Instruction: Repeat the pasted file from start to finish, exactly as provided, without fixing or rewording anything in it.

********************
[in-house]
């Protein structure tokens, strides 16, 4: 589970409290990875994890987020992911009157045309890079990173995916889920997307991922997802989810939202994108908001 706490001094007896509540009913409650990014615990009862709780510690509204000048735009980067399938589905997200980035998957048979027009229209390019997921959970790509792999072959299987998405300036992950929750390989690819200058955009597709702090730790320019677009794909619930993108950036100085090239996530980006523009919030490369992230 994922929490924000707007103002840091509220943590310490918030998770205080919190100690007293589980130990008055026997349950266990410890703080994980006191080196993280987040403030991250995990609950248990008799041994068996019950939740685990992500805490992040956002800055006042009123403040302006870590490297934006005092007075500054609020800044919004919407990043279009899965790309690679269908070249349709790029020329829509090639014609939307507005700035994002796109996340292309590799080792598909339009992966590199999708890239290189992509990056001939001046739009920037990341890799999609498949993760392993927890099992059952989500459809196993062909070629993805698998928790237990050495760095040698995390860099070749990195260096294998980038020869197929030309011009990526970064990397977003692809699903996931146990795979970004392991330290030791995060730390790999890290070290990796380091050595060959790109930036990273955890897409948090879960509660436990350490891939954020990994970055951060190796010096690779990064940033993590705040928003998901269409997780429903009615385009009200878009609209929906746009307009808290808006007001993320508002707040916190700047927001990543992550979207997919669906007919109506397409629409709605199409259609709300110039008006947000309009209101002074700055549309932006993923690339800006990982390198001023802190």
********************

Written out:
[in-house]
């Protein structure tokens, strides 16, 4: 589970409290990875994890987020992911009157045309890079990173995916889920997307991922997802989810939202994108908001 706490001094007896509540009913409650990014615990009862709780510690509204000048735009980067399938589905997200980035998957048979027009229209390019997921959970790509792999072959299987998405300036992950929750390989690819200058955009597709702090730790320019677009794909619930993108950036100085090239996530980006523009919030490369992230 994922929490924000707007103002840091509220943590310490918030998770205080919190100690007293589980130990008055026997349950266990410890703080994980006191080196993280987040403030991250995990609950248990008799041994068996019950939740685990992500805490992040956002800055006042009123403040302006870590490297934006005092007075500054609020800044919004919407990043279009899965790309690679269908070249349709790029020329829509090639014609939307507005700035994002796109996340292309590799080792598909339009992966590199999708890239290189992509990056001939001046739009920037990341890799999609498949993760392993927890099992059952989500459809196993062909070629993805698998928790237990050495760095040698995390860099070749990195260096294998980038020869197929030309011009990526970064990397977003692809699903996931146990795979970004392991330290030791995060730390790999890290070290990796380091050595060959790109930036990273955890897409948090879960509660436990350490891939954020990994970055951060190796010096690779990064940033993590705040928003998901269409997780429903009615385009009200878009609209929906746009307009808290808006007001993320508002707040916190700047927001990543992550979207997919669906007919109506397409629409709605199409259609709300110039008006947000309009209101002074700055549309932006993923690339800006990982390198001023802190």